Heavy rains, strong winds batter Middle East

Associated Press
A man stands in front of towering water as high waves smash against a wall in the southern port city of Sidon, Lebanon, Sunday, Dec. 12, 2010. Heavy rain and fierce winds pummeled countries across the Middle East early Sunday, killing a woman in Lebanon, sinking a ship off Israel's coast and prompting Egypt to close its largest Mediterranean port. (AP Photo/Mohammed Zaatari)
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Heavy rains and fierce winds pummeled countries across the Middle East over the weekend, sinking a ship off Israel's coast and killing a woman in Lebanon whose car was crushed when a tree fell on it.

The storm brought unusually cold temperatures, below freezing in some spots. It ended weeks of unseasonably warm and dry weather that contributed to dozens of forest fires in Lebanon and helped feed a massive blaze in Israel that destroyed thousands of hectares of forest.

It whipped up sandstorms in Jordan and Egypt, which closed its largest Mediterranean port. In Syria, snow blanketed the streets of Damascus for the first time this winter. Schools sent students home early and children ventured outside to play in the streets.

Syrian authorities closed their main port of Tartous. In Egypt, 12-foot waves forced shut the port of Alexandria — the country's largest — as well as another in the town of Nuweiba along the Red Sea coast of the Sinai Peninsula.

Heavy rains flooded the streets in Beirut and snow forced some road closures in remote mountain towns in Lebanon. A woman died Saturday night when an uprooted tree fell on her car in the northern port city of Tripoli, authorities said. Flights in and out of Beirut's international airport were delayed.

Off the Israeli coast, a Moldovan cargo ship sank in stormy weather about seven miles (11 kilometers) off the port city of Ashdod, and a Turkish ship was safely towed two miles to shore after sending out distress calls.

An official from Israel's shipping and ports authority, Yigal Maor, said the Moldovan vessel's 11-member crew scrambled onto lifeboats and was rescued by a nearby Taiwanese ship. The Israeli military said its sailors arrived safely ashore.

The storm briefly disrupted operations at Israel's Ben-Gurion Airport. Spokesman Adar Avisar said two flights — one each from British Airways and Lufthansa — were diverted to Cyprus in the afternoon. By evening, their passengers were on their way to Israel. Departing flights were also delayed for about an hour in the afternoon, Avisar said.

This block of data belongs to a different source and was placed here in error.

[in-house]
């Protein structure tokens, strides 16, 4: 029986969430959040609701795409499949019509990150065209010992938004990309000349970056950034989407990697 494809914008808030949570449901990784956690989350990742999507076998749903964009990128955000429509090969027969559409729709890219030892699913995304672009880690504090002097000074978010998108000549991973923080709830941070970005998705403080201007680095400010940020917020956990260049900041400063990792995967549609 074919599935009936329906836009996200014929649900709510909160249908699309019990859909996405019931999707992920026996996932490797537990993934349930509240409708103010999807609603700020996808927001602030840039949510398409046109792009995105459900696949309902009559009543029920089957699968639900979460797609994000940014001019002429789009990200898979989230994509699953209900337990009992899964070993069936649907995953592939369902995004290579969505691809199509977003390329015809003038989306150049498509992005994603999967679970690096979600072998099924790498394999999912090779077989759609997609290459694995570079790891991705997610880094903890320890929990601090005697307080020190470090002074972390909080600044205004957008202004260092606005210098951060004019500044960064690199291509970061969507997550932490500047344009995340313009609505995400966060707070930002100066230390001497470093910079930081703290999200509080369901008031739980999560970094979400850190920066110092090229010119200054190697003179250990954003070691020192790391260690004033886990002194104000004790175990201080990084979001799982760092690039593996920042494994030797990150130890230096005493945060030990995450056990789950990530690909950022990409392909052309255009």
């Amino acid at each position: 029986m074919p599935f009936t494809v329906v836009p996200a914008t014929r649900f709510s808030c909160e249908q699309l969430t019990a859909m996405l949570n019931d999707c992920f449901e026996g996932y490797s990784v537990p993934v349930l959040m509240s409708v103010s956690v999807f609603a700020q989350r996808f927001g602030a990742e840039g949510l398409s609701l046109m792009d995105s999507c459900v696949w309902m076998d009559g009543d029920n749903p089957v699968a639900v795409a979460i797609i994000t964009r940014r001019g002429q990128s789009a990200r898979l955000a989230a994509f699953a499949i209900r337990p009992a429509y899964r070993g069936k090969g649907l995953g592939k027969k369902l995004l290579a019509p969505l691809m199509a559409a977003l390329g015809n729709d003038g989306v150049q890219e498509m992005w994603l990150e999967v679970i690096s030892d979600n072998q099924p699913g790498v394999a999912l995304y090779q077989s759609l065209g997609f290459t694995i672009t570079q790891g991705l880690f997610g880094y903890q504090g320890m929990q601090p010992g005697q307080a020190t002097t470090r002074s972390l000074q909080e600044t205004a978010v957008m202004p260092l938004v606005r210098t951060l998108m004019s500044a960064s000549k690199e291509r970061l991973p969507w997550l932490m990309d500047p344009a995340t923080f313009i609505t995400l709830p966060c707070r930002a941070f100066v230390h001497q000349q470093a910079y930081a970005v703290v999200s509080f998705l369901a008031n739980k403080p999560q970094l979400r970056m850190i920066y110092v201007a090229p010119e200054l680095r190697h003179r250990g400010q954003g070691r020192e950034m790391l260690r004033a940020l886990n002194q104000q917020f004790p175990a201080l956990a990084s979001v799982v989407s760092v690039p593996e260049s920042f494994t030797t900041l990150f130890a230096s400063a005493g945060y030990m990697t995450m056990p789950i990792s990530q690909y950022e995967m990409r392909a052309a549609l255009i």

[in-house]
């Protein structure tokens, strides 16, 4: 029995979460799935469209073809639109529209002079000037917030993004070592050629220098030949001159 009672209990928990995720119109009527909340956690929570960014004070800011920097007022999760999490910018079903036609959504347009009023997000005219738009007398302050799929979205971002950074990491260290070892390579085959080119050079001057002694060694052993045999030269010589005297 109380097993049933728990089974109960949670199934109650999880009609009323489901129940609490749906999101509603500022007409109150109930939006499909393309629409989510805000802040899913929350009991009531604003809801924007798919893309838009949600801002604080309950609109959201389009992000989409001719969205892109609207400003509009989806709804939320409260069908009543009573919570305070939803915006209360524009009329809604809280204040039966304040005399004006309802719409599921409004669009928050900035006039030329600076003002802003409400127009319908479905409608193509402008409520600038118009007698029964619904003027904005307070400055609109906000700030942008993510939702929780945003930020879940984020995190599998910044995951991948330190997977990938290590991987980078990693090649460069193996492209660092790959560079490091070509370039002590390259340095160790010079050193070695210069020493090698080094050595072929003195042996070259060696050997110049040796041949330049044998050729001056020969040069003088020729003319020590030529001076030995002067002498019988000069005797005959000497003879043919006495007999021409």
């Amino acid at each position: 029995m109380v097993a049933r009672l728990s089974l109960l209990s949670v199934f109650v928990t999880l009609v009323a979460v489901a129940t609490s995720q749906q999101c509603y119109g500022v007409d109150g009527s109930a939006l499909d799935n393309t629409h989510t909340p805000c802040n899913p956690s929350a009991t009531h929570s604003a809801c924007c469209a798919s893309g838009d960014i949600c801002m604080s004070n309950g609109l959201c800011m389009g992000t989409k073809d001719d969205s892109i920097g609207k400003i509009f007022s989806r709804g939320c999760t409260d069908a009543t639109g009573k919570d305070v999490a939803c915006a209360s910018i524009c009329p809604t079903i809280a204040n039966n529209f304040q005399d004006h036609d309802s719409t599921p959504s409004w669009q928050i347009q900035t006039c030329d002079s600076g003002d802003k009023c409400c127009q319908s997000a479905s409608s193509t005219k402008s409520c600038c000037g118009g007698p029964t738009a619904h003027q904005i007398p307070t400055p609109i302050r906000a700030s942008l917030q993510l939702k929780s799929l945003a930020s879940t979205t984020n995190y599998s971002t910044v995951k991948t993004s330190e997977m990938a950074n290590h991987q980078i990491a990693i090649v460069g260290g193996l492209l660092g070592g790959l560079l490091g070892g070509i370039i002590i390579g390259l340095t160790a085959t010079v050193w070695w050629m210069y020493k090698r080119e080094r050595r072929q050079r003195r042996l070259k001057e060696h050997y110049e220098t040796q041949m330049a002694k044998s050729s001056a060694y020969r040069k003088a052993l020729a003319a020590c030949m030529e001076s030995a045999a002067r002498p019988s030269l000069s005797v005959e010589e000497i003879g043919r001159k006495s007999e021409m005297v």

Israel's two main seaports, Haifa and Ashdod, were closed through the day because of high seas and roaring winds.

Elsewhere in Israel, rain and hail pounded the country while strong winds toppled trees and traffic lights, flooding streets and knocking out electricity to hundreds of homes. Local media reported that a pier at the ancient port city of Caesarea collapsed, a breakfront at another beach cracked and towering waves washed over the shore of Eilat, a Red Sea port city.

Police spokesman Micky Rosenfeld said northern Israel was hit hardest by the storm, and that extra police patrols were dispatched to divert traffic because of downed trees. Two police officers were lightly injured when a tree fell on their patrol car, Rosenfeld said.

In the Gaza Strip, strong winds and lashing rains caused cracks in the pier and the breakfront at the harbor local fishermen use. No one was hurt, but civil defense workers and the Gaza maritime police were hauling boats out of the water and moving them and other fishing equipment to safer ground.

Egypt was hit by rain and winds up to 37 miles (60 kilometers) per hour in Alexandria on the northern Mediterranean coast.

Sandstorms blanketed Cairo for a second day Sunday, choking the air with dust and turning the sky a tepid beige. Doormen and shopkeepers tried in vain to keep the swirling dust at bay, sweeping sidewalks and dusting off parked cars.

Jordan also wrestled with sandstorms kicked up by winds up to 55 miles (90 kilometers) per hour, police said. Visibility was severely limited, and authorities closed major highways in the eastern desert linking the country with neighboring Iraq and southern roads leading to the ancient city of Petra, a major tourist attraction.

A police statement said low visibility caused a 10-car pileup in a district south of the capital Amman, which injured 16 people.

Cairo airport remained open while Amman airport reported up to two-hour delays in domestic and international flights.

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Associated Press writers Albert Aji in Damascus, Syria, Amy Teibel and Daniella Cheslow in Jerusalem, Jamal Halaby in Amman, Jordan, and Salah Nasrawi and Maggie Hyde in Cairo contributed to this report.

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